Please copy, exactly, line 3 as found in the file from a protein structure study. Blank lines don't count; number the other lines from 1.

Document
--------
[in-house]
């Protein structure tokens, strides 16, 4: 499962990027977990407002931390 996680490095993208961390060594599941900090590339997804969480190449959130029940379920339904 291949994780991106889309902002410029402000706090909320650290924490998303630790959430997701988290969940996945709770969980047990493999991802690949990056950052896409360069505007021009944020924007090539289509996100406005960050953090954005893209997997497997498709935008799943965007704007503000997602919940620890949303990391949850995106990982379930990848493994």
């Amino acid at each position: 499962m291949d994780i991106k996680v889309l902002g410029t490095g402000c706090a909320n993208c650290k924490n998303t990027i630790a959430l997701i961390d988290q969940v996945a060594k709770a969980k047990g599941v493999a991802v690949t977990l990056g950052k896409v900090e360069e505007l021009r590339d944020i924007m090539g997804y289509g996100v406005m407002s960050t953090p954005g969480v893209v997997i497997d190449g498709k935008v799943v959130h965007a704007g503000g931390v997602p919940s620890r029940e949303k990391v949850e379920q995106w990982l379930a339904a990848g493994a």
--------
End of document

């Amino acid at each position: 499962m291949d994780i991106k996680v889309l902002g410029t490095g402000c706090a909320n993208c650290k924490n998303t990027i630790a959430l997701i961390d988290q969940v996945a060594k709770a969980k047990g599941v493999a991802v690949t977990l990056g950052k896409v900090e360069e505007l021009r590339d944020i924007m090539g997804y289509g996100v406005m407002s960050t953090p954005g969480v893209v997997i497997d190449g498709k935008v799943v959130h965007a704007g503000g931390v997602p919940s620890r029940e949303k990391v949850e379920q995106w990982l379930a339904a990848g493994a």